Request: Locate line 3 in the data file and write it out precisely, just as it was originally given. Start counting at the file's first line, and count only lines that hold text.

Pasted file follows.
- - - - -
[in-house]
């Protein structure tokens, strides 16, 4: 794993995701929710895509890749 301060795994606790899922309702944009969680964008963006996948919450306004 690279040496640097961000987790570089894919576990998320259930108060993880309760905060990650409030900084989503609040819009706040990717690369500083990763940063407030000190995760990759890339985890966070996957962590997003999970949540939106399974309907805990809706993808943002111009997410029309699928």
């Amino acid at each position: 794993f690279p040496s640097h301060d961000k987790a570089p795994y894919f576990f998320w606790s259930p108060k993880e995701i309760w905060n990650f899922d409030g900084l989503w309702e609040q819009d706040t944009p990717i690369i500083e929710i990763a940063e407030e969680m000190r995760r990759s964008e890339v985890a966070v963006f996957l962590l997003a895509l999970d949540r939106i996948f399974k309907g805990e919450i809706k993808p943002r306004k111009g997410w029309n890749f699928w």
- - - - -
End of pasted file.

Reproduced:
């Amino acid at each position: 794993f690279p040496s640097h301060d961000k987790a570089p795994y894919f576990f998320w606790s259930p108060k993880e995701i309760w905060n990650f899922d409030g900084l989503w309702e609040q819009d706040t944009p990717i690369i500083e929710i990763a940063e407030e969680m000190r995760r990759s964008e890339v985890a966070v963006f996957l962590l997003a895509l999970d949540r939106i996948f399974k309907g805990e919450i809706k993808p943002r306004k111009g997410w029309n890749f699928w």